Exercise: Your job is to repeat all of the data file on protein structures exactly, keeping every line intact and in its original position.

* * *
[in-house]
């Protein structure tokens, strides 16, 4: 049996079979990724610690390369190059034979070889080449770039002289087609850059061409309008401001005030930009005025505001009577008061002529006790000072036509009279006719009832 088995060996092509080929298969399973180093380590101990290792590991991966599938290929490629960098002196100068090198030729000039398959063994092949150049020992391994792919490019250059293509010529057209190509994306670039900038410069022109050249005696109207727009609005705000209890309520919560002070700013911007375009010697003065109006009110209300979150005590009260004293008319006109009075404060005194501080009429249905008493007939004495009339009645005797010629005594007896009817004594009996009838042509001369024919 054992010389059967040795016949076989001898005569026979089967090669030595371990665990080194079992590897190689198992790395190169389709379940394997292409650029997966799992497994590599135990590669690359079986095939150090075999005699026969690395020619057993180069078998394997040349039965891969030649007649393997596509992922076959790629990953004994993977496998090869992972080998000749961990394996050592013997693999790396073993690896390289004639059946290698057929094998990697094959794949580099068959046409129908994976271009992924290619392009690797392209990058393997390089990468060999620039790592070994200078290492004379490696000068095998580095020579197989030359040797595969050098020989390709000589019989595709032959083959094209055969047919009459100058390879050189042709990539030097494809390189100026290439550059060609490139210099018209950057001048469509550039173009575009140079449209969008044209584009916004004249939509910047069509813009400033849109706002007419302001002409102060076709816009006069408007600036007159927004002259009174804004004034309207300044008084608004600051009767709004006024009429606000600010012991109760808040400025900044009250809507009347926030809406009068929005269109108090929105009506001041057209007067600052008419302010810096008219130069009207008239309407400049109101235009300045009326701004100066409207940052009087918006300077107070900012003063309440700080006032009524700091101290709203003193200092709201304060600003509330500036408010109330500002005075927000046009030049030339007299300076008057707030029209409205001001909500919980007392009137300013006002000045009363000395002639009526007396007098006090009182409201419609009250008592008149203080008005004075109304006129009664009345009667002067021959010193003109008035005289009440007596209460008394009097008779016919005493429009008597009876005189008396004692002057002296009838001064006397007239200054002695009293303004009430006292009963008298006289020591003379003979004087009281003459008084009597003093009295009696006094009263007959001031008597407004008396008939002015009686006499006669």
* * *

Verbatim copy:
[in-house]
């Protein structure tokens, strides 16, 4: 049996079979990724610690390369190059034979070889080449770039002289087609850059061409309008401001005030930009005025505001009577008061002529006790000072036509009279006719009832 088995060996092509080929298969399973180093380590101990290792590991991966599938290929490629960098002196100068090198030729000039398959063994092949150049020992391994792919490019250059293509010529057209190509994306670039900038410069022109050249005696109207727009609005705000209890309520919560002070700013911007375009010697003065109006009110209300979150005590009260004293008319006109009075404060005194501080009429249905008493007939004495009339009645005797010629005594007896009817004594009996009838042509001369024919 054992010389059967040795016949076989001898005569026979089967090669030595371990665990080194079992590897190689198992790395190169389709379940394997292409650029997966799992497994590599135990590669690359079986095939150090075999005699026969690395020619057993180069078998394997040349039965891969030649007649393997596509992922076959790629990953004994993977496998090869992972080998000749961990394996050592013997693999790396073993690896390289004639059946290698057929094998990697094959794949580099068959046409129908994976271009992924290619392009690797392209990058393997390089990468060999620039790592070994200078290492004379490696000068095998580095020579197989030359040797595969050098020989390709000589019989595709032959083959094209055969047919009459100058390879050189042709990539030097494809390189100026290439550059060609490139210099018209950057001048469509550039173009575009140079449209969008044209584009916004004249939509910047069509813009400033849109706002007419302001002409102060076709816009006069408007600036007159927004002259009174804004004034309207300044008084608004600051009767709004006024009429606000600010012991109760808040400025900044009250809507009347926030809406009068929005269109108090929105009506001041057209007067600052008419302010810096008219130069009207008239309407400049109101235009300045009326701004100066409207940052009087918006300077107070900012003063309440700080006032009524700091101290709203003193200092709201304060600003509330500036408010109330500002005075927000046009030049030339007299300076008057707030029209409205001001909500919980007392009137300013006002000045009363000395002639009526007396007098006090009182409201419609009250008592008149203080008005004075109304006129009664009345009667002067021959010193003109008035005289009440007596209460008394009097008779016919005493429009008597009876005189008396004692002057002296009838001064006397007239200054002695009293303004009430006292009963008298006289020591003379003979004087009281003459008084009597003093009295009696006094009263007959001031008597407004008396008939002015009686006499006669």